Britain delays implementation of post-Brexit trade controls

Move gives Irish exporters to Britain more time to prepare to comply with new regulations

Industry sources in the logistics and customs sector have also said the government’s infrastructure was not ready to impose full checks. Photograph: iStock

Industry sources in the logistics and customs sector have also said the government’s infrastructure was not ready to impose full checks. Photograph: iStock


Britain has postponed a range of post-Brexit checks on imports from the European Union for a second time, saying businesses needed more time to recover from the coronavirus pandemic before facing new border controls.

Export health certificates, which were due to be introduced on October 1st, will not now come in until July 1st next year. A requirement for businesses to pre-notify the British authorities about some goods entering Britain from the EU has been postponed from October 1st to January 1st next year.

Safety and security declarations and physical checks at border control posts, which were due to begin on January 1st, have also been pushed back to July 1st 2022.

“We want businesses to focus on their recovery from the pandemic rather than have to deal with new requirements at the border, which is why we’ve set out a pragmatic new timetable for introducing full border controls,” Brexit minister David Frost said.

“Businesses will now have more time to prepare for these controls which will be phased in throughout 2022. The government remains on track to deliver the new systems, infrastructure and resourcing required.”


The British Irish Chamber of Commerce welcomed the announcement and urged the British government to use the extra time to streamline customs procedures and to introduce electronic export health certificates.

“This pragmatic approach is necessary so that the UK government can make the necessary preparations for full customs controls to ensure an orderly transition that does not unduly disrupt trade,” the group’s director of policy Paul Lynam said.

But Britain’s food and drink sector complained that companies had already spent money preparing for the introduction of new controls next month and that the delay rewarded those firms that had ignored official advice to prepare. Ian Wright, chief executive of the Food and Drink Federation, said officials told his organisation as late as Monday that the new checks were going ahead as planned.


“The repeated failure to implement full UK border controls on EU imports since January 1st, 2021 undermines trust and confidence among businesses. Worse, it actually helps the UK’s competitors.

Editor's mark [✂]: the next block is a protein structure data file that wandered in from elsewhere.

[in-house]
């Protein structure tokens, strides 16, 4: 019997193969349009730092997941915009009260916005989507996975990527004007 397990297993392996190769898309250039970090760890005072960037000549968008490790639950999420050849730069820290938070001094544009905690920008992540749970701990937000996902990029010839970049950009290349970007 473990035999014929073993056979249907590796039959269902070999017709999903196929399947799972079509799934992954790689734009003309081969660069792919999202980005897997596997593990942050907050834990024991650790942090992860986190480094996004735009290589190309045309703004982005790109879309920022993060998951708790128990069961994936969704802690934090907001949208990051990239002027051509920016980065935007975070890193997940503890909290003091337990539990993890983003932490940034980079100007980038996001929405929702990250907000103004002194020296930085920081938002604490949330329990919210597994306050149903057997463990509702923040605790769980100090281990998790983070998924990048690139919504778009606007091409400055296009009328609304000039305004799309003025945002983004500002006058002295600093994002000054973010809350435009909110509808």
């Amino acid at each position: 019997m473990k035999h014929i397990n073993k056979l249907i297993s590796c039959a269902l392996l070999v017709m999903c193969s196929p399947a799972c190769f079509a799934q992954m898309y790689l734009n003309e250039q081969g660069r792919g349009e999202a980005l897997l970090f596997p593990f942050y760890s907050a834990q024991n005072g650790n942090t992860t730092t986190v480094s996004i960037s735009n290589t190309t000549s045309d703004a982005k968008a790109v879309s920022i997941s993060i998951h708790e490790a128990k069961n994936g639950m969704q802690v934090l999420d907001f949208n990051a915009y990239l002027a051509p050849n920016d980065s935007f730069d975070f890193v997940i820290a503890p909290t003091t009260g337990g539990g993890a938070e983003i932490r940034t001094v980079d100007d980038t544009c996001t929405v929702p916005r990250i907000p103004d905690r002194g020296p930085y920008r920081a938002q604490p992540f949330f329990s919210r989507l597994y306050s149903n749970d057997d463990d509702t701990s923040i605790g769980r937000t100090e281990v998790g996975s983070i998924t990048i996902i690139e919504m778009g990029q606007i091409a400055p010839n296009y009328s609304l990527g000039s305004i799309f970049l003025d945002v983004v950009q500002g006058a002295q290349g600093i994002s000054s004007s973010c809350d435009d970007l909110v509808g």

“The asymmetric nature of border controls facing exports and imports distorts the market and places many UK producers at a competitive disadvantage with EU producers,” he said.

The British government’s move comes as staff shortages, especially in the haulage industry, have disrupted supply chains and led to empty shelves in some supermarkets. British exports to the EU are subject to full checks imposed on goods entering the Union from a so-called “third country”.

Labour’s shadow cabinet office minister Jenny Chapman said the delay in introducing the checks showed that the Conservative government did not have a sustainable answer to reducing delays at the borders.

Irish reaction

The UK’s deferral of post-Brexit import controls will buy Irish businesses more time to prepare for the changes, Cormac Healy, chief executive of Meat Industry Ireland, said.

“No matter what, with all the best intentions and work in preparation when such a system goes live there are always issues and teething problems,” he said.

“With all the challenges in the supply chain, this being added in October would have brought further pressures on everybody so a bit more time is welcome.”

Co Cork-based fish exporters Hederman Smoked Salmon said the deferral of controls was “slightly better news” just hours after saying on Twitter that it had possibly taken final orders for long-term customers in the UK because of the “impossibly costly” administration required for export health certificates from October 1st.

Caroline Workman, general manager at the company, said that its UK business “would have been completely gone” with the health certification requirement because the company would lose any flexibility to ship out orders quickly as each export requires a form with 30 unique fields to be completed and sign-off from a health inspector.

The company had already lost high-end UK clients such as retailers Fortnum and Mason and Selfridge’s and Rick Stein’s restaurants because of Brexit charges, she said, and customs has doubled the cost of shipping produce to the UK since the start of the year.